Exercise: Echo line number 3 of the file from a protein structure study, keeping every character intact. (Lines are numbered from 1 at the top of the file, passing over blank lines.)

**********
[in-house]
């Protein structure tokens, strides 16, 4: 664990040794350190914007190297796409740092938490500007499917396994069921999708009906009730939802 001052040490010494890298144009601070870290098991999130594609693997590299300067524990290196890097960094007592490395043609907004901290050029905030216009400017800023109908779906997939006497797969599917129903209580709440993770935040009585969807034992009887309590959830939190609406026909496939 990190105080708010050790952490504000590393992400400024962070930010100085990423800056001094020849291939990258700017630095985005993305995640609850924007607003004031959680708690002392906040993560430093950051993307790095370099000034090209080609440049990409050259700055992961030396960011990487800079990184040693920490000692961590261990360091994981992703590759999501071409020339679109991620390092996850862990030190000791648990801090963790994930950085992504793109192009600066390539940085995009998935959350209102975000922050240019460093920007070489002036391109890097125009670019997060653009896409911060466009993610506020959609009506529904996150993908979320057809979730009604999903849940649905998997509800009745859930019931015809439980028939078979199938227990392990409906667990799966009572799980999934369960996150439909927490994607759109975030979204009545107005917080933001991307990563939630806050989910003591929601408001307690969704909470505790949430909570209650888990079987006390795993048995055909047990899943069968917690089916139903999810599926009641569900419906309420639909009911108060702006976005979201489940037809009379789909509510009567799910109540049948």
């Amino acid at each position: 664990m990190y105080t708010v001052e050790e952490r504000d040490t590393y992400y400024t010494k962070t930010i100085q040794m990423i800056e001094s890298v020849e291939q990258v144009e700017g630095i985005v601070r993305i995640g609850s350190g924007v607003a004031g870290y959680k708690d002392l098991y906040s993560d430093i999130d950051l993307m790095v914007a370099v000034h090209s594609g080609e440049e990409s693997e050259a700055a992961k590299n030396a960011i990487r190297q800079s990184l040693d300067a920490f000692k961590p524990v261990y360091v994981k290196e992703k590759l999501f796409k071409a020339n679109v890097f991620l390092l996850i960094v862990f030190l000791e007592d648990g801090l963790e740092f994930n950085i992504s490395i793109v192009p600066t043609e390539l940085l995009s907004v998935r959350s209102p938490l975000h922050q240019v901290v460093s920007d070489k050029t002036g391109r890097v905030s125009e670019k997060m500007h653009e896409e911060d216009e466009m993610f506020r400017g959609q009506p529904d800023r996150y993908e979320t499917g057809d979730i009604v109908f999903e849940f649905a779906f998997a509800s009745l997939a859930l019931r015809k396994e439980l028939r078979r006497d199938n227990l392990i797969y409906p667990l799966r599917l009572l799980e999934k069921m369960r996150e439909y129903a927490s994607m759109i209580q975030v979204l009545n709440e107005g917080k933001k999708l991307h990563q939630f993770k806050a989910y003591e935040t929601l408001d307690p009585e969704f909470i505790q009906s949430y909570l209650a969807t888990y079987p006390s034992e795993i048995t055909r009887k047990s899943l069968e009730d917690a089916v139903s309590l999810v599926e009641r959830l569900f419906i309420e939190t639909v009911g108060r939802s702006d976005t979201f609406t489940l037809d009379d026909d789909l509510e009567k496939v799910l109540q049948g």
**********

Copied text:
């Amino acid at each position: 664990m990190y105080t708010v001052e050790e952490r504000d040490t590393y992400y400024t010494k962070t930010i100085q040794m990423i800056e001094s890298v020849e291939q990258v144009e700017g630095i985005v601070r993305i995640g609850s350190g924007v607003a004031g870290y959680k708690d002392l098991y906040s993560d430093i999130d950051l993307m790095v914007a370099v000034h090209s594609g080609e440049e990409s693997e050259a700055a992961k590299n030396a960011i990487r190297q800079s990184l040693d300067a920490f000692k961590p524990v261990y360091v994981k290196e992703k590759l999501f796409k071409a020339n679109v890097f991620l390092l996850i960094v862990f030190l000791e007592d648990g801090l963790e740092f994930n950085i992504s490395i793109v192009p600066t043609e390539l940085l995009s907004v998935r959350s209102p938490l975000h922050q240019v901290v460093s920007d070489k050029t002036g391109r890097v905030s125009e670019k997060m500007h653009e896409e911060d216009e466009m993610f506020r400017g959609q009506p529904d800023r996150y993908e979320t499917g057809d979730i009604v109908f999903e849940f649905a779906f998997a509800s009745l997939a859930l019931r015809k396994e439980l028939r078979r006497d199938n227990l392990i797969y409906p667990l799966r599917l009572l799980e999934k069921m369960r996150e439909y129903a927490s994607m759109i209580q975030v979204l009545n709440e107005g917080k933001k999708l991307h990563q939630f993770k806050a989910y003591e935040t929601l408001d307690p009585e969704f909470i505790q009906s949430y909570l209650a969807t888990y079987p006390s034992e795993i048995t055909r009887k047990s899943l069968e009730d917690a089916v139903s309590l999810v599926e009641r959830l569900f419906i309420e939190t639909v009911g108060r939802s702006d976005t979201f609406t489940l037809d009379d026909d789909l509510e009567k496939v799910l109540q049948g």